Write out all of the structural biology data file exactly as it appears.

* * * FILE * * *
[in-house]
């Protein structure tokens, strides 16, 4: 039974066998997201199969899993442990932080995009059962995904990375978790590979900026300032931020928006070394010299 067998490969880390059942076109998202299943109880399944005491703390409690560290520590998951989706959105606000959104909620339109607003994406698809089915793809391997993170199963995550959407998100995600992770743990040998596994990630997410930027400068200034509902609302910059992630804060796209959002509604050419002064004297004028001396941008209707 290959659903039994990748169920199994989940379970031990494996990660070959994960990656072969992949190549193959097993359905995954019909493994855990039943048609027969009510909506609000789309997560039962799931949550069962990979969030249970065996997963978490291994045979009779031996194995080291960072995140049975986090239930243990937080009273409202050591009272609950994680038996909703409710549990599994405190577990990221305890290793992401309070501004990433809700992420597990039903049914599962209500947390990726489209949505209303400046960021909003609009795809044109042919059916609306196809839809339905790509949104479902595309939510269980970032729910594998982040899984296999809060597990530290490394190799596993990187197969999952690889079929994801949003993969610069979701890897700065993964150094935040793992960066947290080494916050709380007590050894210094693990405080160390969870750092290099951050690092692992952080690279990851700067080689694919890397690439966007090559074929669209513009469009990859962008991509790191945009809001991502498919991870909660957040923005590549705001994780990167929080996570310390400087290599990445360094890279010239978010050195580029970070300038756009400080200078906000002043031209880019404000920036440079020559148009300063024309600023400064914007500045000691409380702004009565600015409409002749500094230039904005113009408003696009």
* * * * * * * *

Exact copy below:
[in-house]
């Protein structure tokens, strides 16, 4: 039974066998997201199969899993442990932080995009059962995904990375978790590979900026300032931020928006070394010299 067998490969880390059942076109998202299943109880399944005491703390409690560290520590998951989706959105606000959104909620339109607003994406698809089915793809391997993170199963995550959407998100995600992770743990040998596994990630997410930027400068200034509902609302910059992630804060796209959002509604050419002064004297004028001396941008209707 290959659903039994990748169920199994989940379970031990494996990660070959994960990656072969992949190549193959097993359905995954019909493994855990039943048609027969009510909506609000789309997560039962799931949550069962990979969030249970065996997963978490291994045979009779031996194995080291960072995140049975986090239930243990937080009273409202050591009272609950994680038996909703409710549990599994405190577990990221305890290793992401309070501004990433809700992420597990039903049914599962209500947390990726489209949505209303400046960021909003609009795809044109042919059916609306196809839809339905790509949104479902595309939510269980970032729910594998982040899984296999809060597990530290490394190799596993990187197969999952690889079929994801949003993969610069979701890897700065993964150094935040793992960066947290080494916050709380007590050894210094693990405080160390969870750092290099951050690092692992952080690279990851700067080689694919890397690439966007090559074929669209513009469009990859962008991509790191945009809001991502498919991870909660957040923005590549705001994780990167929080996570310390400087290599990445360094890279010239978010050195580029970070300038756009400080200078906000002043031209880019404000920036440079020559148009300063024309600023400064914007500045000691409380702004009565600015409409002749500094230039904005113009408003696009």